Hidden Features in Product Builds
Once we get past POC and MVP, we need to start thinking about the entirety of the product we’re building. Here are four features that our clients commonly overlook, but, like the parts of an iceberg supporting the surface, are needed to support the whole.
We all use Google, Bing, or (God forbid) Yahoo! every day to search for what we need. Most clients want their search to behave as well as those other search products do. The truth is, search is a big, deep, and complex topic, and it’s frequently a hidden feature. Search doesn’t come fully formed out of the box. Yes, we have some tricks up our sleeves (Solr, we love you!), and some code that can decrease the time to functional searching, but it’s not something that comes free. It’s a great example of a hidden feature that, if done well, is ignored as table stakes, and, if done poorly, causes user irritation and site abandonment. So don’t ignore search! Treat it like you would any other feature, invest the time needed to flesh out requirements, and be aware that good search takes good developer talent to build right.
Email sign ups. Account validation. User preferences. When forms work well, we ignore them. When they don’t work, we get frustrated and abandon the flow. The most unloved part of the form? Validation states. What happens when a user doesn’t enter a zip code? What happens when a user does not accept the terms and conditions? What is the visual style? How does a user know what to fill out and what not to fill out? Is the user told about their mistake when they click “submit,” or does the form include validation when the user changes each individual field? And how do all these rules apply to mobile? Like search, pay attention to your forms. Your form is there for a reason. You need a form for users to sign up, to authenticate, to purchase a product. If you need a form for a crucial business reason — and chances are you do — then don’t ignore the validation states, because without them the form is useless, frustrating, and a permanent roadblock to user engagement.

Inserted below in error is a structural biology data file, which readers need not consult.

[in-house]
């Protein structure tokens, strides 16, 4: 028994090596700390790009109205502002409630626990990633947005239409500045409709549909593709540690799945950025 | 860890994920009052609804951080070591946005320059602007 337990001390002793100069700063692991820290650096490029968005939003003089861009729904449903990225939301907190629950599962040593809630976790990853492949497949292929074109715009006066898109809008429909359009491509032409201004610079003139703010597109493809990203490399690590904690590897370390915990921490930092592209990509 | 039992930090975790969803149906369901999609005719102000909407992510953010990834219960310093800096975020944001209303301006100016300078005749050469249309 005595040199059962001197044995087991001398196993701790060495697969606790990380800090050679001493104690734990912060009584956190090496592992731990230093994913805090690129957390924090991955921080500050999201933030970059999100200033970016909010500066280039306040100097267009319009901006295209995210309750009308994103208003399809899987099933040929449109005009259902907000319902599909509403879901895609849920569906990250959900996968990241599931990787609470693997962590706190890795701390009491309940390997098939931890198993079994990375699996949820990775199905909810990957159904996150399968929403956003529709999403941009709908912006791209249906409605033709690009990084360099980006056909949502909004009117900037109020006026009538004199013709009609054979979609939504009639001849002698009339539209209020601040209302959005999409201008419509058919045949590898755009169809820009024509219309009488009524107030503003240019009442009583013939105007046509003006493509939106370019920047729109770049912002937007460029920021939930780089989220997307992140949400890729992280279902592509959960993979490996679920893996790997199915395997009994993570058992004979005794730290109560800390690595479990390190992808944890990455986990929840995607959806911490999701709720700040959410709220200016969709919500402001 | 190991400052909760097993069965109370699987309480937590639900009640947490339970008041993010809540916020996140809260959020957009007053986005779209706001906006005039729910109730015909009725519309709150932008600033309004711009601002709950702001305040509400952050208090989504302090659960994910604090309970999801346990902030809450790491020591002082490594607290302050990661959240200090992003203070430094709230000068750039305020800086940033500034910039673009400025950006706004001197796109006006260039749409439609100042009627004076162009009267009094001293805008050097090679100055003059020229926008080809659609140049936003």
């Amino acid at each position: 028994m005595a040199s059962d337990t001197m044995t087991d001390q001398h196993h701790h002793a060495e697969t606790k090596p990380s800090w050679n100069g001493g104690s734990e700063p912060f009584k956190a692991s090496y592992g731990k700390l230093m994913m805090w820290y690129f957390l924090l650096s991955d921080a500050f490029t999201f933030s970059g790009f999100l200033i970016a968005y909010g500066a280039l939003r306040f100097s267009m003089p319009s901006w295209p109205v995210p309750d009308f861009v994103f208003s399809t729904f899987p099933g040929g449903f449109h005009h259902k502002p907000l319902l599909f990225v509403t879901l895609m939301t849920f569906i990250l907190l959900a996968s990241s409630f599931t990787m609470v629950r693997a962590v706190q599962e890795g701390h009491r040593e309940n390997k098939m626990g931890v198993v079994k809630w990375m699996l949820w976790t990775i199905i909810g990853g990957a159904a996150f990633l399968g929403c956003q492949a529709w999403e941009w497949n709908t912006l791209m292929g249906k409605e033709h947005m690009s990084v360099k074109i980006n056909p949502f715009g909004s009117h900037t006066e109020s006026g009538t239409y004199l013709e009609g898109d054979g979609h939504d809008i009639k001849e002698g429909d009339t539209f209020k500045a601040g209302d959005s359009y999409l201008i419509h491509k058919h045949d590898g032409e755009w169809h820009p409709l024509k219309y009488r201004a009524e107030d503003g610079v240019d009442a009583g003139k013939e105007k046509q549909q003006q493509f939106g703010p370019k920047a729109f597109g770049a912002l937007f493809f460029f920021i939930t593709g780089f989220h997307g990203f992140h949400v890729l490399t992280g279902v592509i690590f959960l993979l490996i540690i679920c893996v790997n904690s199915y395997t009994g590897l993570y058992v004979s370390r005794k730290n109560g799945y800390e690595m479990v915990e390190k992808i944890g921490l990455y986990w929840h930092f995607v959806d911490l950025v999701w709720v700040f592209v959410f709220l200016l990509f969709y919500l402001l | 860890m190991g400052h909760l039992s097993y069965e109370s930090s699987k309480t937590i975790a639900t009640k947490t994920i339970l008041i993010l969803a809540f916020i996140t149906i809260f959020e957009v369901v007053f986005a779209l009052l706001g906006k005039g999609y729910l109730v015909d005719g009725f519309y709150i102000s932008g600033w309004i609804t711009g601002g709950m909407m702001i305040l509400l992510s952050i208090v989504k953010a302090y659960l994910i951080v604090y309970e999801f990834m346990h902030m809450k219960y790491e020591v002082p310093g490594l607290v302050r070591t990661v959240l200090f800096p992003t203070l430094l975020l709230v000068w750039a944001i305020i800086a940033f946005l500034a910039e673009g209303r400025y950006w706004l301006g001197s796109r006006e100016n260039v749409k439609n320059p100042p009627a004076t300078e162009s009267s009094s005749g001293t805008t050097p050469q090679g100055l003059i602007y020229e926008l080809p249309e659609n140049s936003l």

Oh, the backend. How we love to hate you. Chances are, you’re a legacy, a left over, a cobwebbed corner of the house. You suck time from staff, you create inefficiencies, you are the reason the business suffers.
When building a new site, a new workflow, a new product, don’t forget about the admin experience. Admin workflows are generally the last part of a product to get a facelift, so be aware that whatever you build now will be with you for a long, long time. Think about things like the preview state, data dependencies, admin navigation, and roles and permissions. Consider giving your admin experience some UX love. Remember that your staff is the human face of your digital product, and the less friction they have when using the backend, the happier, more efficient, and ultimately more productive your product will be. And please consider adding some iteration time to help your admin experience. Chances are your business will change over time and your admin workflows will change with it, so build in some time to allow your admin experience to grow as your product grows.
Non-technologists tend to think that integrations happen magically. What, can’t we just put this part into that part and flip the switch? The reality is that integrations can vary from a 30-minute task to days or weeks of work. The more mature SaaS providers will have great documentation, easy integration points, and clear requirements and dependencies, but don’t count on it. Most often, SaaS integrations require some amount of lift, so plan on it, budget for it, and know that integrations are often a hidden part of the build.
Whole product features are not appropriate for every stage in a product's lifecycle — POC and MVP are very different than full-featured product iteration — but at some point, a mature product needs to be a *whole* product in order to keep those users you fought so hard to acquire...